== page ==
Rebellious rises in my lonely heart.
I pray thee, God, my loved one joy to bring;
I dare not hope that joy will be with me,
But ah, dear God, one boon I crave of thee,
That he shall ne’er forget his hours with me.
by Alice Ruth Moore (Alice Dunbar Nelson) (1875–1935)
Photo by Christine Klocek-Lim
I’ve seen the night beating like a frightened heart.
An apparition appears out of nowhere —
I should have gone slower at that time of night
when objects loom suddenly. A deer zig-zags.
We all should compensate for the unknown.
We never know what lurks in the dark.
Fear stokes more fear, jolting us,
a deer bolting out of the dark —
finding a tuff of brown hairs on a car
or lose a windshield or broken engine block.
On rain-slick roads, when deer lunge
like heart attacks. We pull over after a thud,
find nothing but a small dent we could beat out
with a ball peen hammer. Or, find a deer
pulled to the side like a marker, red glass splinters
from a broken break light like blood splatter.
In a blink, every moment can change direction
and night takes your heart in its hand.
The unknown lurks in either light or dark.
We never see the inevitable coming.
If we could, we’d swerve,
sigh many heart-jerks, many tear-jerks.
Sometimes, we’d survive the deer combat zone.
Sometimes, we make it home in time, undented.
Editor’s Note: The stark two line stanzas in this poem emphasize the sudden jolt of an unexpected trauma, creating an undeniable allegory for life. Also, the first line is truly remarkable.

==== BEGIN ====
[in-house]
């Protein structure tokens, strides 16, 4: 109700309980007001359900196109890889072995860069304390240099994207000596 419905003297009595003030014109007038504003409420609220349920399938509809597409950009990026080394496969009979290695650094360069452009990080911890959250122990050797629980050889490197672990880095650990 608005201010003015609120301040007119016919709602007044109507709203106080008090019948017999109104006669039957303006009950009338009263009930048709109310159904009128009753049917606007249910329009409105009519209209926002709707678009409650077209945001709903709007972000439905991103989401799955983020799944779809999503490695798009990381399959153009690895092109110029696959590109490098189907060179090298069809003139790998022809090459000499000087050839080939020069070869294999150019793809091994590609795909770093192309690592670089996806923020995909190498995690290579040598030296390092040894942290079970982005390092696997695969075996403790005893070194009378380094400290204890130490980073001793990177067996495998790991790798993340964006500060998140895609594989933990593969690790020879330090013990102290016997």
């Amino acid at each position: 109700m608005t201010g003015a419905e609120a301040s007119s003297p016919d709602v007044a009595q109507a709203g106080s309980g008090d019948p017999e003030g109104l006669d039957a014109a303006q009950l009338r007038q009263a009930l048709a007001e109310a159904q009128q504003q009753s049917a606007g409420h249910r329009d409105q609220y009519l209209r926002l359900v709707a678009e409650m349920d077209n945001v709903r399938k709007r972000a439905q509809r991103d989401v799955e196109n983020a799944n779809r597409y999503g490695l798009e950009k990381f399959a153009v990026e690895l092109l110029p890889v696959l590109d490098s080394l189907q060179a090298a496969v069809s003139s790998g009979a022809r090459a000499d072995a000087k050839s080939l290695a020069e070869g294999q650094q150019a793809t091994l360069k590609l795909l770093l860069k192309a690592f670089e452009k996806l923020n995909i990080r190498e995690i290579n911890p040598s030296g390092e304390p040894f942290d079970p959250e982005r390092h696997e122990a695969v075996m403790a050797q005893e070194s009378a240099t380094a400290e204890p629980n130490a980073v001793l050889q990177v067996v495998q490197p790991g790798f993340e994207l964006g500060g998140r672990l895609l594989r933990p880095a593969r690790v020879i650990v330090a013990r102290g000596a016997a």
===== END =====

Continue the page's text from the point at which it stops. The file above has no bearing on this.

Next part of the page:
To the Pileated Woodpecker
Just outside of Moab, after a long night
of navel gazing, I looked up and out
to the tops of the cliffs, red rocks,
where the rising sunlight caught a hard line
and slowly, irreversibly lowered. I walked,
frozen and hungover, down the clay road
not knowing how long I’d have to keep
moving to meet the light, now changing
the rock face’s color, sharing itself.
But I knew I couldn’t remain still
in that tent, ill-prepared for early spring
frost, ill-prepared for the desert, ill-prepared
for ill preparation. I didn’t know
much about hope then, but I knew I hated
being cold. I’m not there now, though,
but I’m cold, running down this road,
on the homestretch, before I wake up
the boys for school, thinking about Moab,
looking up at these fall pin oaks, the sunrise
cutting a hard line across their tops.
Above me, far away, the pileated
woodpecker looks like a buzzard—
red dot, dark body, patient in its rhythm.
The closest I’d come to this biggest
woodpecker was childhood Saturday
mornings jammied in front of the TV.
Now in this new place at this new age
on the woods’ edge, I love its massive head
leading the rest of it from tree top to welcomed
tree top, immersed in sunlight, in all this hope,
yet it’s sad to know that I couldn’t see it
clearly, that I misplaced it for something else.
by Jacob Stratman
Editor’s Note: This poem’s smooth movement from nostalgia to now draws the reader into the narrative with an expectation of realization, and yet the last line deftly upends any simple conclusion.
Something is cast in beauty that receives
the mind and won’t let go: it seems as fine
as sunlight dappling beneath the eaves
or yellow jasmine fragrant on the vine,
and you, with florid lips and furtive eyes,
inviting me to cross that whirlwind sign;
it keeps compelling me to recognize
this look of yours, in half a measure’s time,
is only half of splendor’s sacred prize.
For music sought inside this holy rhyme,
the scent of flowers, and the taste of wine
all flee to me from Rodin’s cold sublime—
when last I tempt that spell and cross that line
then take your hand and press your lips to mine.
from Autumn Sky Poetry DAILY, February 21, 2017 — by Gregory Palmerino
Sculpture by Auguste Rodin courtesy of Rodin Museum